Because of the way Jim Tressel and Jim Bollman utilized him in the passing game (other than this ridiculous catch), many teams in the NFL were not able to truly evaluate him in that area of the game. Considering the league is trending to a passing heavy one, and the tight end is such a valuable part of today's pro schemes, all 32 squads passed on Ballard come draft day in 2010 and he was forced to prove his worth as an undrafted free agent.
Tom Coughlin of the New York Giants is a big fan of Ohio State and how they develop their players both on and off the field and decided to give Ballard a shot at making his team. The 6-6/275 tight end worked his tail off that summer and his hard work paid off, as he, along with fellow Buckeye Jim Cordle, made the practice squad following a stellar pre-season.
Ballard continued to work hard throughout the season, prepping the active roster for their upcoming games, and that once again paid off too, as the rookie was activated for a big time November game against the Eagles at the end of the season, and promoted once again later in December.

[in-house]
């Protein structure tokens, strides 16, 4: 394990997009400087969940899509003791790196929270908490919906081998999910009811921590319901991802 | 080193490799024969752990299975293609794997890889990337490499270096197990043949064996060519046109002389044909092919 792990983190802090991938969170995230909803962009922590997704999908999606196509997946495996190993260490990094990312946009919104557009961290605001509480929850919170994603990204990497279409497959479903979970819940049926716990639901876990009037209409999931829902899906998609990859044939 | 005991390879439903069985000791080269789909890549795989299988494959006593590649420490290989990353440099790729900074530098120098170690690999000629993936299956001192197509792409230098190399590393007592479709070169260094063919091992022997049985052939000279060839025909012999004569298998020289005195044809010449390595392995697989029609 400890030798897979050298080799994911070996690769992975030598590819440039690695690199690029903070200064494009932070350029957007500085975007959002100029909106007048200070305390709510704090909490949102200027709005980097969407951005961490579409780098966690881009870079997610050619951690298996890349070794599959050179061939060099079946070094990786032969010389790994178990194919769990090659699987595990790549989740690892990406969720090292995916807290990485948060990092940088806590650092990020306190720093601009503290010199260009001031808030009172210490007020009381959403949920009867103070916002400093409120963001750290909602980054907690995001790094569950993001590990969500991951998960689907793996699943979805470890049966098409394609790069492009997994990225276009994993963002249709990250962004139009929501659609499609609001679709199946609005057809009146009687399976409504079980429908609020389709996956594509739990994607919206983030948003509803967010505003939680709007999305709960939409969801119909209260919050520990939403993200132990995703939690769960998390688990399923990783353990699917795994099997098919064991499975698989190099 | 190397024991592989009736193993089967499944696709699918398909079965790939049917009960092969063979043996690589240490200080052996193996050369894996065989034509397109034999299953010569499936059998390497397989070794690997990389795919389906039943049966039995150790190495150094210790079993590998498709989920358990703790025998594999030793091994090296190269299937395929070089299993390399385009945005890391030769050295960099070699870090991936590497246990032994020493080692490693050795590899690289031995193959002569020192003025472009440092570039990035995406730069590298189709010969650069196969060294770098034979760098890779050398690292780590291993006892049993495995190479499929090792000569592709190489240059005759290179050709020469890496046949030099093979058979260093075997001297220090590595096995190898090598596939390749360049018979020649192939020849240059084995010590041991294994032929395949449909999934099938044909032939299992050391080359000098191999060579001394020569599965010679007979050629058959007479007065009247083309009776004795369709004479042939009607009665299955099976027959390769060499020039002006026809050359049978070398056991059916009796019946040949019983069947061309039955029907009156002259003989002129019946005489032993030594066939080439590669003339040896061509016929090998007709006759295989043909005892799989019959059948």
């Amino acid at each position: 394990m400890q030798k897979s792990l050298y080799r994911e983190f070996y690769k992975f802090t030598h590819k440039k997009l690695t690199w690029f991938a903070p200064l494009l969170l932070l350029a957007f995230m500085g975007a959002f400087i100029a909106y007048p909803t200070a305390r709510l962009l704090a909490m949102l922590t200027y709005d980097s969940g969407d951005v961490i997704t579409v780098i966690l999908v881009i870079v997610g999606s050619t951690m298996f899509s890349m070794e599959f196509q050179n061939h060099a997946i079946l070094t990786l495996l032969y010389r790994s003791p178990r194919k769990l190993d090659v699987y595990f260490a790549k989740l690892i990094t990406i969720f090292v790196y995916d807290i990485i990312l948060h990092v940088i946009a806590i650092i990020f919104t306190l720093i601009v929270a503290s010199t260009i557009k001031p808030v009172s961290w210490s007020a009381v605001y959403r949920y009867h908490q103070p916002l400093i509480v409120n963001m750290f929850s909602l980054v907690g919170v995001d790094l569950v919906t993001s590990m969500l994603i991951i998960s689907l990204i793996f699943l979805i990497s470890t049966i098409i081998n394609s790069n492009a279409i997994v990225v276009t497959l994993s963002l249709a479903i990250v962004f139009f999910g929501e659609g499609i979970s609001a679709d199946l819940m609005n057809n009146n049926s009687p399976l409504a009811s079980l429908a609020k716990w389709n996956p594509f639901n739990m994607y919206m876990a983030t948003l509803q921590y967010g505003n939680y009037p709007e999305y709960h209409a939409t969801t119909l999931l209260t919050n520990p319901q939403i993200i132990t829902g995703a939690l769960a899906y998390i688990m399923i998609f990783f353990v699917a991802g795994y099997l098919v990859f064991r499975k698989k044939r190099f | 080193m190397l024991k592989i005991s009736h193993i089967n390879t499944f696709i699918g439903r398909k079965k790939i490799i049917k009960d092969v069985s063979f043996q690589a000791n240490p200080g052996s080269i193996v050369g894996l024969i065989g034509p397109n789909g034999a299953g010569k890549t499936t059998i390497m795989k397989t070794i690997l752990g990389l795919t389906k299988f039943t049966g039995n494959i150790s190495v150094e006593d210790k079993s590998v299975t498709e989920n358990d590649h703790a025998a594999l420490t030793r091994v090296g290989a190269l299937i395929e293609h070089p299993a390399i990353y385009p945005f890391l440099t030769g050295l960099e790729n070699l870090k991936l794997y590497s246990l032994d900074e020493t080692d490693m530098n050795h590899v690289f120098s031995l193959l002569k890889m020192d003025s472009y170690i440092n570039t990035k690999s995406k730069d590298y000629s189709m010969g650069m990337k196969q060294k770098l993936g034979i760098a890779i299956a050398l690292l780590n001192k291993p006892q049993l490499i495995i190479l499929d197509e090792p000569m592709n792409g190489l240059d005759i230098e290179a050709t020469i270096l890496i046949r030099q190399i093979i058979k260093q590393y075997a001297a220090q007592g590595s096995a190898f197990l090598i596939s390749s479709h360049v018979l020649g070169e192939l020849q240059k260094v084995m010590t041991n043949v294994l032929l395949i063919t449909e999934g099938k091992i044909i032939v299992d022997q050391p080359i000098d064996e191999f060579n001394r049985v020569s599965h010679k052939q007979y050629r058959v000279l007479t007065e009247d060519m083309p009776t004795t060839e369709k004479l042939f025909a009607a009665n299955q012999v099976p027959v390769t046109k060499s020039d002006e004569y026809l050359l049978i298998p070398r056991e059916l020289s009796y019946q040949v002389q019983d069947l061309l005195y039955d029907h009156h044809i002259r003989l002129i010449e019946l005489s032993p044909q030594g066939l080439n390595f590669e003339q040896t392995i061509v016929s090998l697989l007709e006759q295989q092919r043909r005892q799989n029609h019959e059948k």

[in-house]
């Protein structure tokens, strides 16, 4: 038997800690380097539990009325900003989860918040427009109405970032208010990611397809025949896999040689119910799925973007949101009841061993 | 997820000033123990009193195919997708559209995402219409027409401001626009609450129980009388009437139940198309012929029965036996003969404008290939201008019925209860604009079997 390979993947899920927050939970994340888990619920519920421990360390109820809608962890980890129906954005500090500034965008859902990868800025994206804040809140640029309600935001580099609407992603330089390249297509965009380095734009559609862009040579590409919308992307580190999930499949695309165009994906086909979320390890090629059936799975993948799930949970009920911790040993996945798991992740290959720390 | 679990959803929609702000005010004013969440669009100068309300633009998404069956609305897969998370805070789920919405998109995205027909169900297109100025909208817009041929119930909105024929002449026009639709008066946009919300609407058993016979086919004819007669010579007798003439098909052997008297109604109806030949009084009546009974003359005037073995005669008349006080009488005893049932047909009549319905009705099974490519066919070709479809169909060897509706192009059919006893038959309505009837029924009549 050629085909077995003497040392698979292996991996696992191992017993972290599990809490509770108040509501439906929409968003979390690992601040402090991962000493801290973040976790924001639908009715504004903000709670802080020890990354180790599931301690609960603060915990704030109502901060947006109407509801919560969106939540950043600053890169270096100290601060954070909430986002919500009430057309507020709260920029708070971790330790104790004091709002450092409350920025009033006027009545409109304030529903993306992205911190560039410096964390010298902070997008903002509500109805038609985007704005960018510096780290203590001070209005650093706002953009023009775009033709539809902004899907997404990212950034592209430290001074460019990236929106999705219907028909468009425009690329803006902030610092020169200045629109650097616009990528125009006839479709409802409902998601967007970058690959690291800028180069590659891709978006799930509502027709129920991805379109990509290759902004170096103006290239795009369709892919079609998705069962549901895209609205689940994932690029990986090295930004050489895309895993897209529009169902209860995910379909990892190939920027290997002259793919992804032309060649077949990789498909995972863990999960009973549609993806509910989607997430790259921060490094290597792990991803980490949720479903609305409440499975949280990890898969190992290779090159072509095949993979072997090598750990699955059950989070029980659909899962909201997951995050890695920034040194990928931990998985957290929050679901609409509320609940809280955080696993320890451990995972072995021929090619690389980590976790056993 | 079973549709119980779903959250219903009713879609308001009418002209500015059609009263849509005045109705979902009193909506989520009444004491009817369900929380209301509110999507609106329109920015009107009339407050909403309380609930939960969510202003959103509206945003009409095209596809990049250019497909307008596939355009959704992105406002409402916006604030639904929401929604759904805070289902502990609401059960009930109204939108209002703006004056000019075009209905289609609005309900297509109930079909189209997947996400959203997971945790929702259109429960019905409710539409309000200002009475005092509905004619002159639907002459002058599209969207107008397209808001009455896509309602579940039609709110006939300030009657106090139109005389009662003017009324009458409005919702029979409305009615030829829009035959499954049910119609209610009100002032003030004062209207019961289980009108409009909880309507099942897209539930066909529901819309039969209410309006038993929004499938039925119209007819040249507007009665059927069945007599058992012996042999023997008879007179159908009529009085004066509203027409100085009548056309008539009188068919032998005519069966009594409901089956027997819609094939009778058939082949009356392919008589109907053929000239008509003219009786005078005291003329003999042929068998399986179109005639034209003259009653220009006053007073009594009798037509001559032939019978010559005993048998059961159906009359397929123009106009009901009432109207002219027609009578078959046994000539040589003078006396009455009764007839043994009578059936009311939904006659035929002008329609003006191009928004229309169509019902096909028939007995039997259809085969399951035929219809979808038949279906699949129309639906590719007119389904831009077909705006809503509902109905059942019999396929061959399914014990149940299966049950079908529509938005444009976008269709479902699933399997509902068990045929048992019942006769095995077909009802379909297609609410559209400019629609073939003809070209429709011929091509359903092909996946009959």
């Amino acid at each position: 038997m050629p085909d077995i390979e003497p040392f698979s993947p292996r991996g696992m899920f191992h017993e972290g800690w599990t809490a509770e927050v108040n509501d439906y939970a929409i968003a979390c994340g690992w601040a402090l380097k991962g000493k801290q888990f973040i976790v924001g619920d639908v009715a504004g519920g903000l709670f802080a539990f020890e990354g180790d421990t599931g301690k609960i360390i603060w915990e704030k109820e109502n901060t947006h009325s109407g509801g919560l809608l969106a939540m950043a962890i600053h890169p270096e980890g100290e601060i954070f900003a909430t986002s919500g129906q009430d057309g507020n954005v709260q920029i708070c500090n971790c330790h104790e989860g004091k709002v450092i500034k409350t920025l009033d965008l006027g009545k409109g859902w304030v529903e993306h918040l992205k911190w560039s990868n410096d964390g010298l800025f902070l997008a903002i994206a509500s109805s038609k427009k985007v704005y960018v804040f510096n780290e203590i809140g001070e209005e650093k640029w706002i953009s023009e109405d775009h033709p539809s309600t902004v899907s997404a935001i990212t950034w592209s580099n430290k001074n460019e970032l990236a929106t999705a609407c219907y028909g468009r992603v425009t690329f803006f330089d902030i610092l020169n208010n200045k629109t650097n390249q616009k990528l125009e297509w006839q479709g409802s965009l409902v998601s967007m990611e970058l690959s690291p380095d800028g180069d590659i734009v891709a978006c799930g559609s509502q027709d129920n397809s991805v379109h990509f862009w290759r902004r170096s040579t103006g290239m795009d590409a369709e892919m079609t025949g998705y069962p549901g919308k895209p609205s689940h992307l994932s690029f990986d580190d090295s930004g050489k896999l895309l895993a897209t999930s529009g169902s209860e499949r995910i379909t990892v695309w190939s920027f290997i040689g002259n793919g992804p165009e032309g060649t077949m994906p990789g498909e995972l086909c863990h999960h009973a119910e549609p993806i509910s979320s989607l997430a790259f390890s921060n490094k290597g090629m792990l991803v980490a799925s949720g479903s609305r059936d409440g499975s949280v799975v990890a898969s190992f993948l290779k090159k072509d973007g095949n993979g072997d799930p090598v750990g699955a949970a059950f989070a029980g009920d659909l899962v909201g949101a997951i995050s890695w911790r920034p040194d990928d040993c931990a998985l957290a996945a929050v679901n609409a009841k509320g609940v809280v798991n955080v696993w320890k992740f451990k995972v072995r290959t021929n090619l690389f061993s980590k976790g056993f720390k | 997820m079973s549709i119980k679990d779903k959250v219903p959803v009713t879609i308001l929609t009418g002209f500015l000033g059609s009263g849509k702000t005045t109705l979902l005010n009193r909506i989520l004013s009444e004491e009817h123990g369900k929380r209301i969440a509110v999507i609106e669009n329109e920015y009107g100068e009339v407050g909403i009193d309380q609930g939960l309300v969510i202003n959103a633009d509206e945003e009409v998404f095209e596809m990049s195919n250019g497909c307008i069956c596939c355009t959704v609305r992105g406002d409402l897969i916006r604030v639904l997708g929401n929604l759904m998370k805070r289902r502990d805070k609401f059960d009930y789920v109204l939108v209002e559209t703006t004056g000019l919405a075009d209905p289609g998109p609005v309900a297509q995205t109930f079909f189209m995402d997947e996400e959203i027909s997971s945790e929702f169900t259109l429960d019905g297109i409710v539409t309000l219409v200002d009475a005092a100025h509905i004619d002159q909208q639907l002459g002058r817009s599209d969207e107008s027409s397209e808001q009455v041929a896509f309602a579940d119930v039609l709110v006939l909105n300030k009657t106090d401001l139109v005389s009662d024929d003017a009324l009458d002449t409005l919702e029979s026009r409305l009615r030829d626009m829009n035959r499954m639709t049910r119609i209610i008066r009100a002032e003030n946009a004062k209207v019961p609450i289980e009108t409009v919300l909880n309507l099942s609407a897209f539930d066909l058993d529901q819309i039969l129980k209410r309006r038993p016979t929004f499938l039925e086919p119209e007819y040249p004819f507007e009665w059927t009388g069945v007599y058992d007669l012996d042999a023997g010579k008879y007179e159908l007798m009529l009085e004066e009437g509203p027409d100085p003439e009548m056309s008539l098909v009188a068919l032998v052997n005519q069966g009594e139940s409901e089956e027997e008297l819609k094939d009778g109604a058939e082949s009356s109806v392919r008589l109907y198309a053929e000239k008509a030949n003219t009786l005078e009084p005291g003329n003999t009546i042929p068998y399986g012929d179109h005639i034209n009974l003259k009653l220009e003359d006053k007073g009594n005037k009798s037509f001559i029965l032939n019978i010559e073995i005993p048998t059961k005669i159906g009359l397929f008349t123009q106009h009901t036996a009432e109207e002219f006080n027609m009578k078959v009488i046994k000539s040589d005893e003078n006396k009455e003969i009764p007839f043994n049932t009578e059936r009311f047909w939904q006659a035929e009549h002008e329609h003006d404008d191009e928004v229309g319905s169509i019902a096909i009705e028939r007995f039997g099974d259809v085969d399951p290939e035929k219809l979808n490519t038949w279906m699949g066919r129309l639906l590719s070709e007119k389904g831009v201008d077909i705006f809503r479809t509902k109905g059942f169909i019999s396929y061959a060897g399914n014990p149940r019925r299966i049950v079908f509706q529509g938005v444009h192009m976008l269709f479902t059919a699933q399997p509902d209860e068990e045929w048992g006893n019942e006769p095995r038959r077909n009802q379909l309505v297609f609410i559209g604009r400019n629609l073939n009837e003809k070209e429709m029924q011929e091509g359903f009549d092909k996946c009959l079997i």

While no stats were recorded in 2010, Ballard gained momentum by being promoted to the active roster and set up a legitimate run to make an NFL team for the full season in 2011.
The Giants liked what they were seeing out of the former Buckeye and decided to bring Ballard back for 2011 with a two-year deal, even cutting incumbent starter, Kevin Boss.
The door was open for Ballard to seize the starting job, and that's just what he did, leaving many other than Tom Coughlin questioning the Giants' latest move.